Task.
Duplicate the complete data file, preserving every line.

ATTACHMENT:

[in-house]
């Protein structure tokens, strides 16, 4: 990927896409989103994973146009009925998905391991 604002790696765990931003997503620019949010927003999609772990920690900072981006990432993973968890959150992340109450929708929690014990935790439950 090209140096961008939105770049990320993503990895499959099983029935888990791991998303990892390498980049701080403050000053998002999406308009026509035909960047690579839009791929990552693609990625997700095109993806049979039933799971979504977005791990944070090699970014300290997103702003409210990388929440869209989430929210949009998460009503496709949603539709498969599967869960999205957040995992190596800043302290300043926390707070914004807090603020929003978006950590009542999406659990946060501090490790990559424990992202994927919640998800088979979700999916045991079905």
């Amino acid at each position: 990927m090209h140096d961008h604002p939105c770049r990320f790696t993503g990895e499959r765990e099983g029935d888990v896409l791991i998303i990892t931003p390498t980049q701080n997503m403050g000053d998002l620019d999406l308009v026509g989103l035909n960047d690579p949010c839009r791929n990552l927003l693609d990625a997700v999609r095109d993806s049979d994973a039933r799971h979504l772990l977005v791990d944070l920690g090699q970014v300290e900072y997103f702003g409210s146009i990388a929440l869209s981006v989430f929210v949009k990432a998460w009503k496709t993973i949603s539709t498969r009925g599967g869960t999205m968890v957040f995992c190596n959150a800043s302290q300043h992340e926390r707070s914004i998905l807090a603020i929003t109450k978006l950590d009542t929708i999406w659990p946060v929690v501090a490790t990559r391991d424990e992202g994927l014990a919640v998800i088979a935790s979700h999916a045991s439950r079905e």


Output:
[in-house]
């Protein structure tokens, strides 16, 4: 990927896409989103994973146009009925998905391991 604002790696765990931003997503620019949010927003999609772990920690900072981006990432993973968890959150992340109450929708929690014990935790439950 090209140096961008939105770049990320993503990895499959099983029935888990791991998303990892390498980049701080403050000053998002999406308009026509035909960047690579839009791929990552693609990625997700095109993806049979039933799971979504977005791990944070090699970014300290997103702003409210990388929440869209989430929210949009998460009503496709949603539709498969599967869960999205957040995992190596800043302290300043926390707070914004807090603020929003978006950590009542999406659990946060501090490790990559424990992202994927919640998800088979979700999916045991079905």
């Amino acid at each position: 990927m090209h140096d961008h604002p939105c770049r990320f790696t993503g990895e499959r765990e099983g029935d888990v896409l791991i998303i990892t931003p390498t980049q701080n997503m403050g000053d998002l620019d999406l308009v026509g989103l035909n960047d690579p949010c839009r791929n990552l927003l693609d990625a997700v999609r095109d993806s049979d994973a039933r799971h979504l772990l977005v791990d944070l920690g090699q970014v300290e900072y997103f702003g409210s146009i990388a929440l869209s981006v989430f929210v949009k990432a998460w009503k496709t993973i949603s539709t498969r009925g599967g869960t999205m968890v957040f995992c190596n959150a800043s302290q300043h992340e926390r707070s914004i998905l807090a603020i929003t109450k978006l950590d009542t929708i999406w659990p946060v929690v501090a490790t990559r391991d424990e992202g994927l014990a919640v998800i088979a935790s979700h999916a045991s439950r079905e």